Other drives included one to help pay a hospital bill, send an illegal alien in trouble back to Mexico, and replace the belongings of victims of a fire. The station also gave academic scholarships to outstanding Latino students each year. KGST used to raise the funds for these by making arrangements with a local farmer to pick grapes one particular day and everyone on staff and lots of listeners would go out in the fields and pick. Local businesses would supply food.

All of these fundraising drives created a sense of Mexican and Mexican-American community and identity. Unlike television, which has a nationwide network and must target a general “Latino” audience, radio stations have limited broadcast reach and so are more responsive to local preferences and needs. The homogeneity of the Spanish-speaking population in the Central Valley has kept the station focused on Mexico more than was the case in more diverse Spanish-speaking enclaves in big cities. Even so, over the 1980s, due to bloody civil wars and coups in Guatemala, Nicaragua and El Salvador, many refugees sought entrance to the United States, some settling in California. Those that were admitted were usually well-educated and middle- or upper-class, as the U.S. has not been as open to Central American immigrants as it has been to Cuban exiles and Mexican farmworkers.

Working at KGST: Opportunities for the enterprising

Even if Central American immigration was much lower than that from Mexico, by the 1980s and 1990s many of KGST’s deejays hailed from countries other than Mexico, including El Salvador, Argentina and Guatemala. This had not been the case in the early days. A KGST promotional brochure from 1960 introduced Juan Mercado and the station’s five radio personalities with brief biographies. All but Samuel Herrera and perhaps Mercado, whose origins are unclear, were born and educated in Mexico. Many had entertainment or radio experience there as well as in the U.S., and one announcer, Lalo Mendoza , had specifically studied radio announcing.

Ben Gutierrez said that in Mexico, deejays had a more formal delivery style. One had to be a licensed announcer with professional training in order to work. In the U.S., no such system existed, opening the way for enterprising amateurs. Gutierrez said one of the deejays used to boast about being the only professional announcer in the Valley. Juan Mercado’s origins are unclear; he may have started out as a farmworker. He got into radio at a Visalia station where he was the Spanish-language Program Director. “He was a real pioneer and a real go-getter. He laid the ground for the rest of us…He created his own job,” said Gutierrez, who was hired by Mercado. “Everyone used to make fun of him, but he was popular. His Spanish wasn’t very good. For a radio announcer, he made a lot of mistakes,” said Gutierrez. In the 1930s and 1940s, Anglo station owners who did not speak Spanish could not distinguish between different accents and ability levels, which allowed second-generation Mexican-Americans an opportunity to get into broadcasting. However, when the stations grew and went to an all-Spanish format with salaried employees, the managers (often Spanish-speaking) were more picky. Under Juan Mercado, all but one of the five principal deejays were radio professionals who had been born in Mexico. Gutierrez said most of the people he hired were from Mexico, but that they did not necessarily have radio experience there. “Mostly, they were good with people. If they knew a little about music and they were good with people, they were candidates for broadcasters.” Unlike the radio brokers of the 1950s who worked side by side with their listeners, KGST’s deejays during the week worked full-time, with part-time deejays on the weekend.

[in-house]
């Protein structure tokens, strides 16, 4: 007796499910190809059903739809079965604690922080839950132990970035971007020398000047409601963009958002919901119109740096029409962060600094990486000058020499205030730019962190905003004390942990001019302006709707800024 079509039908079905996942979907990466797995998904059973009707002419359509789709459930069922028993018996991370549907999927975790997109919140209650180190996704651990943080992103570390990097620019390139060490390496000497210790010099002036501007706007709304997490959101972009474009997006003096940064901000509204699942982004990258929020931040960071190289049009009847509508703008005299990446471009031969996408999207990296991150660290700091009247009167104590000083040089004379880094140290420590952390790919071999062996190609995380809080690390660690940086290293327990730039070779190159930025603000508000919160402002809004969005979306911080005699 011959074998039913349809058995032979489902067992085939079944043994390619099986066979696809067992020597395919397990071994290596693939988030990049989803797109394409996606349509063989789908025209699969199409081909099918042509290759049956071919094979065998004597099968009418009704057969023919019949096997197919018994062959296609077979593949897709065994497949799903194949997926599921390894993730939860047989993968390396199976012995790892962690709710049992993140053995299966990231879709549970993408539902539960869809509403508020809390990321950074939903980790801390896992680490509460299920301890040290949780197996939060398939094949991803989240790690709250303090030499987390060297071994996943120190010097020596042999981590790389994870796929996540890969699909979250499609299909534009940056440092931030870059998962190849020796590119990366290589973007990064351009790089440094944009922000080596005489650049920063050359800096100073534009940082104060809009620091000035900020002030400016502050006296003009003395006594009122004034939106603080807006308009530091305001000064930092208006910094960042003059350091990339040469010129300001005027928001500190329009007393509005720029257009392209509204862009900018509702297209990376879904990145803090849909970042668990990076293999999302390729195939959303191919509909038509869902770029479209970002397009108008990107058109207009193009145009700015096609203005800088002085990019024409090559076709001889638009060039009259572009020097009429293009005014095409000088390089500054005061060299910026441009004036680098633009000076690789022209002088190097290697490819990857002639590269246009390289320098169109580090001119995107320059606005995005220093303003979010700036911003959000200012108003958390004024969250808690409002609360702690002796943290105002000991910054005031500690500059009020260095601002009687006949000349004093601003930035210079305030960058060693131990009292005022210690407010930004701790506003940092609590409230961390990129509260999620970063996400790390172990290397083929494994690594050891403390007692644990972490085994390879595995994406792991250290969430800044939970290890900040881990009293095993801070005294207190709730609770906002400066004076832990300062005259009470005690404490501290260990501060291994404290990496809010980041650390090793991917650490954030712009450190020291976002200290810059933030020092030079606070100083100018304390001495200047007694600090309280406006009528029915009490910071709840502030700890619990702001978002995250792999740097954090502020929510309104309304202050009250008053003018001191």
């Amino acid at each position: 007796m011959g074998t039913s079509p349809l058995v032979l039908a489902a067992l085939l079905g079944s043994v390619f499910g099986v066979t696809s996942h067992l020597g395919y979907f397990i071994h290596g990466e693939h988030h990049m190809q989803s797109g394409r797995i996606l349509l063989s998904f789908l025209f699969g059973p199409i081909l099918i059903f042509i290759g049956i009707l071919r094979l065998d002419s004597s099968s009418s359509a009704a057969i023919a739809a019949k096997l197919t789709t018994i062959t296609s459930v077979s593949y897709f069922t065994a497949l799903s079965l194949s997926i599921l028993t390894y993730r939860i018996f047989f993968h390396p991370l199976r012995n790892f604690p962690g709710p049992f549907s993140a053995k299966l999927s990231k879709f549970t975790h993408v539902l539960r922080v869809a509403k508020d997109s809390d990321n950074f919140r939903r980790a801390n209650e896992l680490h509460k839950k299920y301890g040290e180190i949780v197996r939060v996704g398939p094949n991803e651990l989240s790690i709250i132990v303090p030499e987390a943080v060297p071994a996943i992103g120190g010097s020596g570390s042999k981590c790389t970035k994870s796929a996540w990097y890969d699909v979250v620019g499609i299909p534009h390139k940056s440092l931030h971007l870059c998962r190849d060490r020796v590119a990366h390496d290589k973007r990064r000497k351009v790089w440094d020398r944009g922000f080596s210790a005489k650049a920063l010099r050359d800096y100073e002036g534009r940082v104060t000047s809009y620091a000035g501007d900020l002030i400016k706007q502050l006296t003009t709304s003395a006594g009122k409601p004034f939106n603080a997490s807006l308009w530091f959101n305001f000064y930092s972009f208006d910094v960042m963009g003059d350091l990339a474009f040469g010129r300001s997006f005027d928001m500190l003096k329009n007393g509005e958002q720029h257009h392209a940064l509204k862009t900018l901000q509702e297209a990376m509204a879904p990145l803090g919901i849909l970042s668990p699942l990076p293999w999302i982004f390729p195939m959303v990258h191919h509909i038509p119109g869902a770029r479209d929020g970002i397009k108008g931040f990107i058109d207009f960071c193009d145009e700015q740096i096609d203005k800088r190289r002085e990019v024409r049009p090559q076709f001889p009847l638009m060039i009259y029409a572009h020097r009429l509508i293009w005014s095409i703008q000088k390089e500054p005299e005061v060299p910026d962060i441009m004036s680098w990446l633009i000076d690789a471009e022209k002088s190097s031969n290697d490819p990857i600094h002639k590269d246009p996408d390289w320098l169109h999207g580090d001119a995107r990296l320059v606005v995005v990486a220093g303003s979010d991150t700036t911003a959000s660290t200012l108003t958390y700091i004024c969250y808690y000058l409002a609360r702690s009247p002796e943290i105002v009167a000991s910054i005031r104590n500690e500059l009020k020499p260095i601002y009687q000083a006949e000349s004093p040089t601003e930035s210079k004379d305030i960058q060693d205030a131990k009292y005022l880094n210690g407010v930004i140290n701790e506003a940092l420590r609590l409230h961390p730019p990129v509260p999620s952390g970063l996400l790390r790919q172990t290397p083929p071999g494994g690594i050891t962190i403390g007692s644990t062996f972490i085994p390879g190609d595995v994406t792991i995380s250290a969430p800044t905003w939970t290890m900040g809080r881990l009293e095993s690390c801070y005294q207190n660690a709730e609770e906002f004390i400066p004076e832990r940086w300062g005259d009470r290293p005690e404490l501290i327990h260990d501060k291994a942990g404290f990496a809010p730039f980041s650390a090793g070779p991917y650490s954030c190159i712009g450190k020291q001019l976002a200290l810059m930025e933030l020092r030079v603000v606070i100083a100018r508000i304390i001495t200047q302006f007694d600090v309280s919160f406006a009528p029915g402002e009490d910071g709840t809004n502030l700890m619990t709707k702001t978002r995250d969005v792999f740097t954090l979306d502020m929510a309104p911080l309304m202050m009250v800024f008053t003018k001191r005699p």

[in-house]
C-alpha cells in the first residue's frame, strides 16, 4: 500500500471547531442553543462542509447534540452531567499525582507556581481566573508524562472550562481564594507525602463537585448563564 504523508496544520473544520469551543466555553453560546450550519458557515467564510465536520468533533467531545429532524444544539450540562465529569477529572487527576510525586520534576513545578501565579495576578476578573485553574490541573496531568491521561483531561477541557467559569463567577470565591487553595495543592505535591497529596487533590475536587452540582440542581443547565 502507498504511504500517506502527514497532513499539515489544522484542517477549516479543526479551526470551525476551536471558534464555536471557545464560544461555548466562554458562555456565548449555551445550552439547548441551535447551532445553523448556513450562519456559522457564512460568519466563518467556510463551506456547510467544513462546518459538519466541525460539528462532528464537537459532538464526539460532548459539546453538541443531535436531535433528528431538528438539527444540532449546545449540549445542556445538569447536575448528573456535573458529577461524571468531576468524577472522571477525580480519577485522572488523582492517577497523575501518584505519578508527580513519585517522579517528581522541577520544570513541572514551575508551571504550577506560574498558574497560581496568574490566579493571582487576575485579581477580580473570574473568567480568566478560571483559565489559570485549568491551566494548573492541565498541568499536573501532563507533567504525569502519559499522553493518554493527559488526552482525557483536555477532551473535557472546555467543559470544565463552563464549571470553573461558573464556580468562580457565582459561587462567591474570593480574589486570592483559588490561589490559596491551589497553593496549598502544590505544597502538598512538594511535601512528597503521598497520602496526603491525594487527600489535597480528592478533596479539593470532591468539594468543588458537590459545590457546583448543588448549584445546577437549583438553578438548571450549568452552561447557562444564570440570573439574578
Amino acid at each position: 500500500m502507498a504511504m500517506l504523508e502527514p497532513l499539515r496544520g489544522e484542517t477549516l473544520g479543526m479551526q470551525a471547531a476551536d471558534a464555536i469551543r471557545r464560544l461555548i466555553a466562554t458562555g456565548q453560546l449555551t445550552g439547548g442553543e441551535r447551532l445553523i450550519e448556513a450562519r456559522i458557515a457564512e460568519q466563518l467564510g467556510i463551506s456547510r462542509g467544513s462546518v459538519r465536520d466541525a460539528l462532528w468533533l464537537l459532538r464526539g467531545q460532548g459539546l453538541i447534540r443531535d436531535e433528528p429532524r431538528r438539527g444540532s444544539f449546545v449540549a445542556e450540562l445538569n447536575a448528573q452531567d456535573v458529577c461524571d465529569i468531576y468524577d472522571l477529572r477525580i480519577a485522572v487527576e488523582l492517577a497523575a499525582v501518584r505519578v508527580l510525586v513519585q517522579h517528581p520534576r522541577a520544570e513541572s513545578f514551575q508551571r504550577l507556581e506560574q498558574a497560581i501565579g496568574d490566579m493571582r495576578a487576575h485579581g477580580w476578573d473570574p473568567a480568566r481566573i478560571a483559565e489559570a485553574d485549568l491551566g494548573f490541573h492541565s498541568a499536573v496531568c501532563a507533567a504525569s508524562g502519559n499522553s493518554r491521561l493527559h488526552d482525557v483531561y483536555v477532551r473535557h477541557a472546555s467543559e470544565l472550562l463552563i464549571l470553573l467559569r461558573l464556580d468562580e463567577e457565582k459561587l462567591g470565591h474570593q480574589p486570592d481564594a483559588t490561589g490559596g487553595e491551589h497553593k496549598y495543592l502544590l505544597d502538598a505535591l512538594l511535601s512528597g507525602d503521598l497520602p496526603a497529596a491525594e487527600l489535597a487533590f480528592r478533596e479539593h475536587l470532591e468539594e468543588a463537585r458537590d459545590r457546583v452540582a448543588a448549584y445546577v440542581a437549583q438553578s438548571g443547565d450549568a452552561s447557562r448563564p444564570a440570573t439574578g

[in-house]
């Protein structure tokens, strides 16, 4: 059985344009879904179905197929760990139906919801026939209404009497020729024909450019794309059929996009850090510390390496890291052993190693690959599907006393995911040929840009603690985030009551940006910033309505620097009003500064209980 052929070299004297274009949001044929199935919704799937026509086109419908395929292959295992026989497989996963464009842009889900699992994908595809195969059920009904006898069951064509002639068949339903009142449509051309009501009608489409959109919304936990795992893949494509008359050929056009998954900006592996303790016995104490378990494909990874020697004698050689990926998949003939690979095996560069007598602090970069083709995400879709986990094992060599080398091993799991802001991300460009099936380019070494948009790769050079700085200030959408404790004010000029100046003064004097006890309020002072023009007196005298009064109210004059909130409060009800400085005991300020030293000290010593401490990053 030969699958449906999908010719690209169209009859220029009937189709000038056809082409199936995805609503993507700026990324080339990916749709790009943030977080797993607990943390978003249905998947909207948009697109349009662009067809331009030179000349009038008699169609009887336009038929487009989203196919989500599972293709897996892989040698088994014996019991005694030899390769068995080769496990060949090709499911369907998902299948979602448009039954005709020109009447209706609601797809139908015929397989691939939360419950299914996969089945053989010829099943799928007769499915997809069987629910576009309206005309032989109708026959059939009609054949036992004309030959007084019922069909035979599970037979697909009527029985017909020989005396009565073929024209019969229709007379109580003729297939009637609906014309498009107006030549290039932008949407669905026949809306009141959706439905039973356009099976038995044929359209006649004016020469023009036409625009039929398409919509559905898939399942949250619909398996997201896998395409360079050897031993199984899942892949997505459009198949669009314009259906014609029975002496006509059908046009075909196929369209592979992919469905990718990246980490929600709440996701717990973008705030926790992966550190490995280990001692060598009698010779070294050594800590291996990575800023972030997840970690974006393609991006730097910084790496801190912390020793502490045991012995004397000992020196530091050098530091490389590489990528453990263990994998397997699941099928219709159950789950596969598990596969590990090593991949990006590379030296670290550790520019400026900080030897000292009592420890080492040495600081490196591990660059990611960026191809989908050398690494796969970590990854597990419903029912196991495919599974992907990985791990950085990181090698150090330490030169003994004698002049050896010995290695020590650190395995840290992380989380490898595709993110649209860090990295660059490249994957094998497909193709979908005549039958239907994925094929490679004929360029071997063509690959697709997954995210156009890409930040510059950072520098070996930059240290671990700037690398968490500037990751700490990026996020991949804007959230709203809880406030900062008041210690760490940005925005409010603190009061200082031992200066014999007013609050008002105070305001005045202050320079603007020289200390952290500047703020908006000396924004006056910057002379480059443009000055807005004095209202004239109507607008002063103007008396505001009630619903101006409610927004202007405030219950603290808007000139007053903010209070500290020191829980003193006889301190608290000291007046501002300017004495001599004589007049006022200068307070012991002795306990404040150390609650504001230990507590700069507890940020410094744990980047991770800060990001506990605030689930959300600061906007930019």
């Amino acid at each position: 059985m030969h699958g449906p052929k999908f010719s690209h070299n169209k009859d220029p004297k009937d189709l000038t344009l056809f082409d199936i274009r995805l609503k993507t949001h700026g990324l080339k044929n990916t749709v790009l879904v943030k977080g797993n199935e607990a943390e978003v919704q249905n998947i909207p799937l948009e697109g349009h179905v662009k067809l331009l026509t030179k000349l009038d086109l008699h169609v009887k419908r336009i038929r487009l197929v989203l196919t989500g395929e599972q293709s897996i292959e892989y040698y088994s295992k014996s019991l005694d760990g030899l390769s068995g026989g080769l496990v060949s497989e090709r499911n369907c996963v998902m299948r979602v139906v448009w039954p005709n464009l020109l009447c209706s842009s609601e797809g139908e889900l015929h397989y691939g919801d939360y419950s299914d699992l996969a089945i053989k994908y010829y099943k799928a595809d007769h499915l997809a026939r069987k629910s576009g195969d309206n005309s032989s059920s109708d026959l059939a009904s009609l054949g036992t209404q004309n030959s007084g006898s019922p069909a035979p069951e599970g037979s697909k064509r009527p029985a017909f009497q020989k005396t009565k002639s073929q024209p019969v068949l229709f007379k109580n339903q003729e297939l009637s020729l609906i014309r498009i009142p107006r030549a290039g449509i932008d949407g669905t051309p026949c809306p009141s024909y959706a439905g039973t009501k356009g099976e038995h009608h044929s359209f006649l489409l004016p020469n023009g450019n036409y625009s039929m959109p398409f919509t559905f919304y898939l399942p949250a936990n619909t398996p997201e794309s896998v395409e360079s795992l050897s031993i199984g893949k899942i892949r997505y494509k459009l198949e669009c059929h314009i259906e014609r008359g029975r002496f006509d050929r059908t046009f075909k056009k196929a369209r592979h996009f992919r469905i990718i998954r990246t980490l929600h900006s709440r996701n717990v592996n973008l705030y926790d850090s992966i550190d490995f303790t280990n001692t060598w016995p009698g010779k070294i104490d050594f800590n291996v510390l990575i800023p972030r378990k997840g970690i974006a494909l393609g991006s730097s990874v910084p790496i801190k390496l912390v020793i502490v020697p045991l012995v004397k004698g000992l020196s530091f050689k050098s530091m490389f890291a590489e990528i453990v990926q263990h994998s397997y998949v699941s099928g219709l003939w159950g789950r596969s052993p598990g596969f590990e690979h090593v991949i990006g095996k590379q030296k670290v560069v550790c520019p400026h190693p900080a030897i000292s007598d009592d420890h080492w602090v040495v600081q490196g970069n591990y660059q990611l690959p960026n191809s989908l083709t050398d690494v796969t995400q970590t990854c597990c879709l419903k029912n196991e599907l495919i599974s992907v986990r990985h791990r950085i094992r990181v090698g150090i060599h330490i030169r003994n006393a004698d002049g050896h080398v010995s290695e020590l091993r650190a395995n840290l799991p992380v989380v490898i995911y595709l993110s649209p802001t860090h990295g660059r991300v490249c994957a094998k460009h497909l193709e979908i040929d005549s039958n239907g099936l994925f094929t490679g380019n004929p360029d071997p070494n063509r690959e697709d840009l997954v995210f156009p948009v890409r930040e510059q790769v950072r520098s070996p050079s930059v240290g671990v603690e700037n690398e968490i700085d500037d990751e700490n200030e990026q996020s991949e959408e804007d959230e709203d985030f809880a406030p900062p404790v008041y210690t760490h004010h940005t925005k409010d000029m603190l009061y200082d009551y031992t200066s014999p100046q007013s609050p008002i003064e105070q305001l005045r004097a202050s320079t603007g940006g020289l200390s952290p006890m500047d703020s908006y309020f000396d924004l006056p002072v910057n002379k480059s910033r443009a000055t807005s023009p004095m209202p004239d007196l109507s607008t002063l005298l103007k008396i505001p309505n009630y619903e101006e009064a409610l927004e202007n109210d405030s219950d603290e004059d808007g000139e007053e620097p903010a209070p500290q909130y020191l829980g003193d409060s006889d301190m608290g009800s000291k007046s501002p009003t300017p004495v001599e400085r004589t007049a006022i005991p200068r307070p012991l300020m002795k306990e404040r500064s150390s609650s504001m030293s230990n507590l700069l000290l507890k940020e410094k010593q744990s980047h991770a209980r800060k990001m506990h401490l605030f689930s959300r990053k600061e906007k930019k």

In general, recent arrivals from Mexico or other parts of Latin America were often preferred over U.S.-born Mexican-Americans because their grammar and diction were considered better. Many Mexican-Americans speak Spanish, but in school have only been taught to write in English. U.S.-born Samuel Herrera’s newspaper, El Informador, was littered with spelling and grammatical errors. Writing is not as important in radio, but those raised in the U.S. often do not speak as well, either. They may speak Spanish at home or a combination of Spanish and English, but the bulk of public life in school and at jobs is conducted in English, which has been considered the important language to master for future success.

Beyond origins and experience, the most consistent characteristic of radio announcers was that they were male. A handful of women worked as announcers over the years, but even in 1995, the five regular weekday slots were filled by men and of the six weekend part-timers, only one was a woman. Stella Romo and Lupita Lomeli, a long-time deejay on local stations including KGST, said that discrimination has been largely a result of cultural norms and can manifest itself in various ways. Lomeli said women were often relegated to the late night or non-peak shifts and that advertisers sometimes did not want her to do their commercials.

“The opportunities are not always there for females. Not many people have positions like [Estella Romo] that are respected. Usually women are psychics to the deejays,” Lomeli said. She explained that a common format is two male deejays talking with a woman guest “psychic” on as “one of the bunch” and the men would make fun of her, talking about her personal life in a way that was very degrading to women.